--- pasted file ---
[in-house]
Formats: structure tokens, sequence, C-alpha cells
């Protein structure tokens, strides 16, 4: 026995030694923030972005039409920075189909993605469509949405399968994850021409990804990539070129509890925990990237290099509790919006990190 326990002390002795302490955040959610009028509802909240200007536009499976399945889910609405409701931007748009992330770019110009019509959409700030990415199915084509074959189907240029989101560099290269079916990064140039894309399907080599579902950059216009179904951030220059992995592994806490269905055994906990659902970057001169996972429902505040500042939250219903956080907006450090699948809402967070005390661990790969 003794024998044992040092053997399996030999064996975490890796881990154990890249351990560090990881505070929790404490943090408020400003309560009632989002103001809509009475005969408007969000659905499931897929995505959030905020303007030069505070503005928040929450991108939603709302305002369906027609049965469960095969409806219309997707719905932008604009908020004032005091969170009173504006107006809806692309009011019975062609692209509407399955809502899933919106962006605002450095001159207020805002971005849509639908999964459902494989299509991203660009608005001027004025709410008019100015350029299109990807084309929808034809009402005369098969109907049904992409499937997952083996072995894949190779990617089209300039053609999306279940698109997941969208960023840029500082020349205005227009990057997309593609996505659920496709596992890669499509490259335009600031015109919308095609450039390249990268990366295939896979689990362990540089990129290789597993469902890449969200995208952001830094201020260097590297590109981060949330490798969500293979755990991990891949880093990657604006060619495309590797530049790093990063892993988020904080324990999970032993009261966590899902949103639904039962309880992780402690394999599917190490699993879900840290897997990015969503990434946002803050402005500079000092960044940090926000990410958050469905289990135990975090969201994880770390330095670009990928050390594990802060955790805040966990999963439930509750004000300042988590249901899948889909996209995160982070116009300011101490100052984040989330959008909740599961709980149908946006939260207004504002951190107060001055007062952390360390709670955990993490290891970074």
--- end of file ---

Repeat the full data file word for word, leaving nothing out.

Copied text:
[in-house]
Formats: structure tokens, sequence, C-alpha cells
């Protein structure tokens, strides 16, 4: 026995030694923030972005039409920075189909993605469509949405399968994850021409990804990539070129509890925990990237290099509790919006990190 326990002390002795302490955040959610009028509802909240200007536009499976399945889910609405409701931007748009992330770019110009019509959409700030990415199915084509074959189907240029989101560099290269079916990064140039894309399907080599579902950059216009179904951030220059992995592994806490269905055994906990659902970057001169996972429902505040500042939250219903956080907006450090699948809402967070005390661990790969 003794024998044992040092053997399996030999064996975490890796881990154990890249351990560090990881505070929790404490943090408020400003309560009632989002103001809509009475005969408007969000659905499931897929995505959030905020303007030069505070503005928040929450991108939603709302305002369906027609049965469960095969409806219309997707719905932008604009908020004032005091969170009173504006107006809806692309009011019975062609692209509407399955809502899933919106962006605002450095001159207020805002971005849509639908999964459902494989299509991203660009608005001027004025709410008019100015350029299109990807084309929808034809009402005369098969109907049904992409499937997952083996072995894949190779990617089209300039053609999306279940698109997941969208960023840029500082020349205005227009990057997309593609996505659920496709596992890669499509490259335009600031015109919308095609450039390249990268990366295939896979689990362990540089990129290789597993469902890449969200995208952001830094201020260097590297590109981060949330490798969500293979755990991990891949880093990657604006060619495309590797530049790093990063892993988020904080324990999970032993009261966590899902949103639904039962309880992780402690394999599917190490699993879900840290897997990015969503990434946002803050402005500079000092960044940090926000990410958050469905289990135990975090969201994880770390330095670009990928050390594990802060955790805040966990999963439930509750004000300042988590249901899948889909996209995160982070116009300011101490100052984040989330959008909740599961709980149908946006939260207004504002951190107060001055007062952390360390709670955990993490290891970074």